More than 30 years after NASA's Viking landers found no evidence for organic materials on Mars, scientists say a new experiment on Mars-like soil shows Viking did, in fact, hit pay dirt.
The new study was prompted by the August 2008 discovery of powerful oxygen-busting compounds known as perchlorates at the landing site of another Mars probe called Phoenix.
Scientists repeated a key Viking experiment using perchlorate-enhanced soil from Chile's Atacama Desert, which is considered one of the driest and most Marslike places on Earth, and found telltale fingerprints of combusted organics — the same chemicals Viking scientists dismissed as contaminants from Earth.
"Contrary to 30 years of perceived wisdom, Viking did detect organic materials on Mars," planetary scientist Christopher McKay, with NASA's Ames Research Center in California, told Discovery News. "It's like a 30-year-old cold case suddenly solved with new facts."
"If the Viking team had said 'Well, maybe there's perchlorate in the soil,' everybody would have said they're crazy — why would there be perchlorates in the soil? It was only by having it pushed on us by Phoenix where we had no alternative but to conclude that there was perchlorate in the soil. … Once you realize it's there, then everything makes sense," McKay added.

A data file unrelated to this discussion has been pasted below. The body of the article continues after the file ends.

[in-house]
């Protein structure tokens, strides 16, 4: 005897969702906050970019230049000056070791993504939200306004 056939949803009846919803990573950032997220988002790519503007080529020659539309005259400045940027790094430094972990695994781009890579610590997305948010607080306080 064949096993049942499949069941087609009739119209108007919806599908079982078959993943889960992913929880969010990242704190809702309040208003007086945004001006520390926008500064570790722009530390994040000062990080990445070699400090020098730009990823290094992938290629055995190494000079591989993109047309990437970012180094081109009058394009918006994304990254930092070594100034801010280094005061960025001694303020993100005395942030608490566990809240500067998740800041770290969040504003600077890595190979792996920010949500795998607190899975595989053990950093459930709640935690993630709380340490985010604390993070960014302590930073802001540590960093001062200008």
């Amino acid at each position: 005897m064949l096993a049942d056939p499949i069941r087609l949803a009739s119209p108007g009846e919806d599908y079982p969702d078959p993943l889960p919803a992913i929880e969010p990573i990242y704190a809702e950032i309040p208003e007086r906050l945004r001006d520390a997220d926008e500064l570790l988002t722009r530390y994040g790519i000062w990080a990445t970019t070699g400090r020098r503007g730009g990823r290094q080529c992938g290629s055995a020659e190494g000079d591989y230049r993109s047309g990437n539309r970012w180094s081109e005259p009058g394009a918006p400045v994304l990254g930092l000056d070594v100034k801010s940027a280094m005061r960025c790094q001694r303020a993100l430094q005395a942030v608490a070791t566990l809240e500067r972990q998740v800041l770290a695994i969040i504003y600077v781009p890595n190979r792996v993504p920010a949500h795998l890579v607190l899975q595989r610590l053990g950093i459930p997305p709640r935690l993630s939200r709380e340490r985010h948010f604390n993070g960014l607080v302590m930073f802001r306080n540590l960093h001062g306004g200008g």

The Viking team's verdict that Mars lacked organics was the linchpin argument against another Viking experiment that looked for signs of microbial life. In the experiment, a bit of nutrient-laced water was added to a sample of Martian soil.
The air above the soil was then monitored for signs that the nutrients had been metabolized. The instrument detected tracer gases the first time the experiment was done, but subsequent runs did not. The results were considered inconclusive and remain contested.
New evidence for organics on Mars does not mean Viking found life, cautions McKay.
"Finding organics is not evidence of life or evidence of past life. It's just evidence for organics," he said.
But if NASA had realized there were organics on Mars, there might not have been a 20-year hiatus in sending landers for follow-up studies, said Rafael Navarro-González, with the Institute of Nuclear Science at the National Autonomous University in Mexico.
"We might have had continuing missions," Navarro-González told Discovery News.
NASA plans to launch a follow-up mission to look for organics on Mars in November.
The research appears in last month's Journal of Geophysical Research.